The New Yorker ran a long article about Russian propaganda and how the Russian government sees propaganda as a weapon of war.
The article, though one-sided, contains interesting information. My problem with it is that the writers treat propaganda—including truthful propaganda—as the equivalent of war.
The U.S. government during the past 15 years has waged war by means of aerial bombardment, targeted assassinations, economic sanctions, arming terrorists and warlords and actual invasions of foreign countries that do not threaten us. Russia has done some of the same things, although on a smaller scale.
There is a strong possibility of a military confrontation between Russia and the United States that could risk a nuclear war.
Russian attempts to influence American and European public opinion seem fairly benign in contrast.
I first read the New Yorker article right after reading an article in The Guardian about a right-wing billionaire named Robert Mercer and how he and his minions use a combination of data analytics, artificial intelligence, social media and behavioral psychology to deliver political propaganda targeted to individual voters.
Valery Gerisimov, the Russian chief of staff, is probably at least as sophisticated as Mercer. I thought about the likelihood that the Russian government is using such techniques.
But there are limits to the power of propaganda. Propaganda works only when:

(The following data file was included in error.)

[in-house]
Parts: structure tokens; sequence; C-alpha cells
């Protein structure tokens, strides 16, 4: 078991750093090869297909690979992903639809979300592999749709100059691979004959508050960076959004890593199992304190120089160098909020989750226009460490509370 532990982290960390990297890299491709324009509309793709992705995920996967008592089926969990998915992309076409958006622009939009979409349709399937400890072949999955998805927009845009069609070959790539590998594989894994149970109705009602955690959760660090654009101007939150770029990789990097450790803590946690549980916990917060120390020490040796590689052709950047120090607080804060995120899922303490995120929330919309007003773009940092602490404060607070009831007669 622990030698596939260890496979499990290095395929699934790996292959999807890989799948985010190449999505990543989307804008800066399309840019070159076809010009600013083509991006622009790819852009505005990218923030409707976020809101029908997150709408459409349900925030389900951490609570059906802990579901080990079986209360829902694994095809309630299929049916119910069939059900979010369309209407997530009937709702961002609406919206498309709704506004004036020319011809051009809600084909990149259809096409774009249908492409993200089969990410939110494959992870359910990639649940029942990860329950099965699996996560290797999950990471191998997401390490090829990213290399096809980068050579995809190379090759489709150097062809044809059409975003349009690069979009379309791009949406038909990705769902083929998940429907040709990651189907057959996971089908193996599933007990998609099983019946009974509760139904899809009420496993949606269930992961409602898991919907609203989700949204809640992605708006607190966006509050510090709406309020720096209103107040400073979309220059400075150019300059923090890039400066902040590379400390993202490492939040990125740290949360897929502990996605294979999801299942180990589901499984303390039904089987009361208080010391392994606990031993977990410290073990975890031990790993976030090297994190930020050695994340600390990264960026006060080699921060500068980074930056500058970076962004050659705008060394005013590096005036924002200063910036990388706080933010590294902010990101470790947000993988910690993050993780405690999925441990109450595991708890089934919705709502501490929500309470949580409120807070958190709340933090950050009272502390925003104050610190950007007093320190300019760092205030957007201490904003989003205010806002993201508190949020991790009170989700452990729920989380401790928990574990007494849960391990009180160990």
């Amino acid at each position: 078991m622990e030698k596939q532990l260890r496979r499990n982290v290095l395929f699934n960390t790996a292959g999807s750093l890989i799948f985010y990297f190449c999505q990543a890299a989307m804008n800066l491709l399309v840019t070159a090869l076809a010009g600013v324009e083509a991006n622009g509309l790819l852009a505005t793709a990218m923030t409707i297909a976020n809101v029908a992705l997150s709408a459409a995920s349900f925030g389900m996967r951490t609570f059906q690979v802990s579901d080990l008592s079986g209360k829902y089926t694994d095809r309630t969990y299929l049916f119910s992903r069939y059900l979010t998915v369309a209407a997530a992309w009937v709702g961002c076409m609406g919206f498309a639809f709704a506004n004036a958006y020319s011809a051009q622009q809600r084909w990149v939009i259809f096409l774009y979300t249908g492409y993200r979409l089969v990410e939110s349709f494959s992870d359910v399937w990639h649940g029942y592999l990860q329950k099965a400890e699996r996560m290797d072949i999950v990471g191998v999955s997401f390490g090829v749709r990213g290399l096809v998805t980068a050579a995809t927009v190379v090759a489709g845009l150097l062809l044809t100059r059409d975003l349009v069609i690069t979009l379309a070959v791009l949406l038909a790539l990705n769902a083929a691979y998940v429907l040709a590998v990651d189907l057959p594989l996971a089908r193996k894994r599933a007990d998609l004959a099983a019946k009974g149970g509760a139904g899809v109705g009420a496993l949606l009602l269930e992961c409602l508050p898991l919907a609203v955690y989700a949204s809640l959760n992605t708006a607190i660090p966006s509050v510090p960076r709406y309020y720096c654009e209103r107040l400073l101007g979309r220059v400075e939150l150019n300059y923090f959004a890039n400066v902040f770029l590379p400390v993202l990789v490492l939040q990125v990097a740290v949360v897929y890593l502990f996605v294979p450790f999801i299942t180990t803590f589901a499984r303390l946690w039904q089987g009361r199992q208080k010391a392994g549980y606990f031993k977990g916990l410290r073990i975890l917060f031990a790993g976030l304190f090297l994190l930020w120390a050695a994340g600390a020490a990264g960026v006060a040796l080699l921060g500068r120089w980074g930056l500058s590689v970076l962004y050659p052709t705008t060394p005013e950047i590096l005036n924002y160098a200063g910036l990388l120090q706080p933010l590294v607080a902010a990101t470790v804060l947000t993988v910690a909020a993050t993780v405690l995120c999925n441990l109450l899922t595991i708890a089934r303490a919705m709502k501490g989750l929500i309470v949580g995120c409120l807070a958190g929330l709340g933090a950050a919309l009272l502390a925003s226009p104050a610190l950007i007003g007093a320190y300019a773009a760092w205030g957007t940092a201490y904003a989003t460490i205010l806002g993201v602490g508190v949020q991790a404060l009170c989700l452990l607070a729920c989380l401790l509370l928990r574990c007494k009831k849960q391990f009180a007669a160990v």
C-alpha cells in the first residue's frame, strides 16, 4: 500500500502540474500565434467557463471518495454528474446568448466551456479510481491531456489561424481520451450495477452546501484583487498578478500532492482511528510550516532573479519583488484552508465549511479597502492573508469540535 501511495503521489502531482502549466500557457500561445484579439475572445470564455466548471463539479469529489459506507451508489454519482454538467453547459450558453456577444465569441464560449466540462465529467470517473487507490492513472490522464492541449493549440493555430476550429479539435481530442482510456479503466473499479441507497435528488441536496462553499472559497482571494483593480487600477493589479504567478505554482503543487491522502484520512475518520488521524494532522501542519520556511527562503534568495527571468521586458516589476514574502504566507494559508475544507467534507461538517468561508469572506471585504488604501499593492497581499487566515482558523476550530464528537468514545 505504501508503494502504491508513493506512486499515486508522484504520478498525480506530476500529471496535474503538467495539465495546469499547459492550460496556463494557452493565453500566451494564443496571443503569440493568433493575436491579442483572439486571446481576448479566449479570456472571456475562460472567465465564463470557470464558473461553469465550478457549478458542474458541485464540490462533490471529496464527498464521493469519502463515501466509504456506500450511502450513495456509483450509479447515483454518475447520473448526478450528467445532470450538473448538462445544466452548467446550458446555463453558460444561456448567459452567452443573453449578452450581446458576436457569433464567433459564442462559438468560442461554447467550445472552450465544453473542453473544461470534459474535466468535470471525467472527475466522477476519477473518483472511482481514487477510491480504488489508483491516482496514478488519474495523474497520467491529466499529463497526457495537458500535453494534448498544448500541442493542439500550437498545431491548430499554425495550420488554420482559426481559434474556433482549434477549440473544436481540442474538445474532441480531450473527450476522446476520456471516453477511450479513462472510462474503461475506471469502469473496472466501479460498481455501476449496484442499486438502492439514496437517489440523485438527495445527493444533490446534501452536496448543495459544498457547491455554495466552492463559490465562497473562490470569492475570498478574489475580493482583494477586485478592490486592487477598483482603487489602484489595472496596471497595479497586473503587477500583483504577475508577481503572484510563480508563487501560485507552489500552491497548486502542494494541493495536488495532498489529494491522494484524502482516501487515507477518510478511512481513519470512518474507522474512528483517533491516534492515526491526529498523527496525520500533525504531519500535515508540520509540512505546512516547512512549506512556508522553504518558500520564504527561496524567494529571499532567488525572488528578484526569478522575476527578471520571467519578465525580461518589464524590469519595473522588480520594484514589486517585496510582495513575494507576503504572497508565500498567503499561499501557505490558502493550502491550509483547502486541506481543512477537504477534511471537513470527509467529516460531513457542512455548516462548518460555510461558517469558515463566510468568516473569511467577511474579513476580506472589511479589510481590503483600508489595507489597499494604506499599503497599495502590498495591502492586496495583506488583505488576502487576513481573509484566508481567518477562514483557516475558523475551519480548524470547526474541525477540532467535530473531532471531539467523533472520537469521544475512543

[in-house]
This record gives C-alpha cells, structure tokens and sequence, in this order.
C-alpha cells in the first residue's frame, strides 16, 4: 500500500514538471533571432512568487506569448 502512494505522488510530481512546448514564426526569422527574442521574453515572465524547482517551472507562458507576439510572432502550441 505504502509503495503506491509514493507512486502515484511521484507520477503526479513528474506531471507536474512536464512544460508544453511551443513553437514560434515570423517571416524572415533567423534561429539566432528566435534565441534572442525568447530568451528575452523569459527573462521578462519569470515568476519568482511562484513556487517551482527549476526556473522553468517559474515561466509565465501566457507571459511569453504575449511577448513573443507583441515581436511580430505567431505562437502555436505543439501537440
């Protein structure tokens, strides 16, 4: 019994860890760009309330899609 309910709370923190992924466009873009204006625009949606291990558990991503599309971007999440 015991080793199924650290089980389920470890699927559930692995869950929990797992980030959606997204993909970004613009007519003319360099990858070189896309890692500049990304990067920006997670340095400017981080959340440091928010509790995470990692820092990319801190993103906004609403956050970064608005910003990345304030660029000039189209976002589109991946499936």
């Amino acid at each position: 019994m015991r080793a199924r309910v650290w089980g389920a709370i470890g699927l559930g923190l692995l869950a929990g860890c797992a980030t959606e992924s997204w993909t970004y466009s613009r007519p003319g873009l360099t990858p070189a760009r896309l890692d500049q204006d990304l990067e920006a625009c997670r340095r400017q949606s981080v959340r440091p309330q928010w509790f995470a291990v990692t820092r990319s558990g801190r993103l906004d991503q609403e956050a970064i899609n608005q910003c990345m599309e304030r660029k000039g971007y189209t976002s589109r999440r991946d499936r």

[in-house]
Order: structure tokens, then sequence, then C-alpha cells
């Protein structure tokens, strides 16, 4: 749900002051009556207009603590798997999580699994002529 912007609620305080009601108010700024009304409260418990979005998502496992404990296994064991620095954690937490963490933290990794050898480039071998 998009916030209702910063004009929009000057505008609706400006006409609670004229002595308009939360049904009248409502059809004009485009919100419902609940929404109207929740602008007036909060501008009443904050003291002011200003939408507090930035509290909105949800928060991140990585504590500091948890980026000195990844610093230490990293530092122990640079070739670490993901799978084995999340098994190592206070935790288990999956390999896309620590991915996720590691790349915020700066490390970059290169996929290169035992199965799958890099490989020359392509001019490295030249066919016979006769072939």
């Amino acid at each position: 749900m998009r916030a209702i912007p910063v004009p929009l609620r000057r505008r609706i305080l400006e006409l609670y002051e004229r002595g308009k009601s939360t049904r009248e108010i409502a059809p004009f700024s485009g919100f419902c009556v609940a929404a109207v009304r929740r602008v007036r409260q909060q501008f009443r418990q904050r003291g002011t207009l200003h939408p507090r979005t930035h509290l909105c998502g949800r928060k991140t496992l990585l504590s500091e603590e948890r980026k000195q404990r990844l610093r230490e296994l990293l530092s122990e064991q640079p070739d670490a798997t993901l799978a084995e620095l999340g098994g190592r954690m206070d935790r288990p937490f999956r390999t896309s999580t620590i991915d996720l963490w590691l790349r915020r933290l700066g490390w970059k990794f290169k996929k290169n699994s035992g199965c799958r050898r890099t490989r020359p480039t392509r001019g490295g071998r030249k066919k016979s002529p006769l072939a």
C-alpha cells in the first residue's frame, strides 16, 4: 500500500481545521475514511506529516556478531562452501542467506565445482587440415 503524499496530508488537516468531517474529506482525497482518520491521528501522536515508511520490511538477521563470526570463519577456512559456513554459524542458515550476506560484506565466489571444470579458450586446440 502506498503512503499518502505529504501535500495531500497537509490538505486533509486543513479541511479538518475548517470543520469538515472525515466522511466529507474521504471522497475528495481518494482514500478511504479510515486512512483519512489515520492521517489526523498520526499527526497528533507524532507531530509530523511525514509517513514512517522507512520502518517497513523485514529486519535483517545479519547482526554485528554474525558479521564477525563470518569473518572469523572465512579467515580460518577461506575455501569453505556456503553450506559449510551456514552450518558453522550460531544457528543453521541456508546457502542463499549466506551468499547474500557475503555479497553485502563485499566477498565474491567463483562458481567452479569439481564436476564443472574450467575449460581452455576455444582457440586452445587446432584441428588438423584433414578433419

- It deals with something outside your personal experience.
- It reinforces something you already believe.
- You don’t get to hear any opposing view.
Within that framework, it’s possible to get people to believe all sorts of things. For example, it was possible to get some people to believe, as Soviet propaganda in the 1980s claimed, that the AIDS virus originated in biological warfare laboratories in Fort Detrick, Maryland.
But propaganda is not omnipotent. Targeted messages on Facebook are not a form of mind control.
It is important to expose covert sources of propaganda, whether by a Robert Mercer or the Koch brothers, by the Russian government or some other foreign government or even by the U.S. government. But the important thing to remember about propaganda is that propaganda, as such, is neither true nor false—it is whatever serves the propagandist.
The two main examples of successful Russian propaganda mentioned in the article were the leaking of a tapped phone conversation by Undersecretary of State Victoria Nuland about her plans to bring about regime change in Ukraine, and the alleged Russian leaking of e-mails by the Democratic National Committee and the Hillary Clinton campaign.
Both are examples of true information that the public had an interest in knowing. Was it an act of war to make them known?
Wikileaks has long been a source of true information that the U.S. and other governments don’t want known. Does this make Julian Assange Public Enemy No. 1?
We Americans don’t need firewalls, as in China, to protect us from arguments and information that the government doesn’t want us to hear. We have the right to judge for ourselves what’s true and what’s false. What we need is what we’ve always needed—the power of critical thinking, and a free and independent press.
Trump, Putin and the New Cold War by Evan Osnos, David Remnick and Joshua Yaffa for The New Yorker.
The New Yorker’s Big Cover Story Reveals Five Uncomfortable Truths About U.S. and Russia by Glenn Greenwald for The Intercept.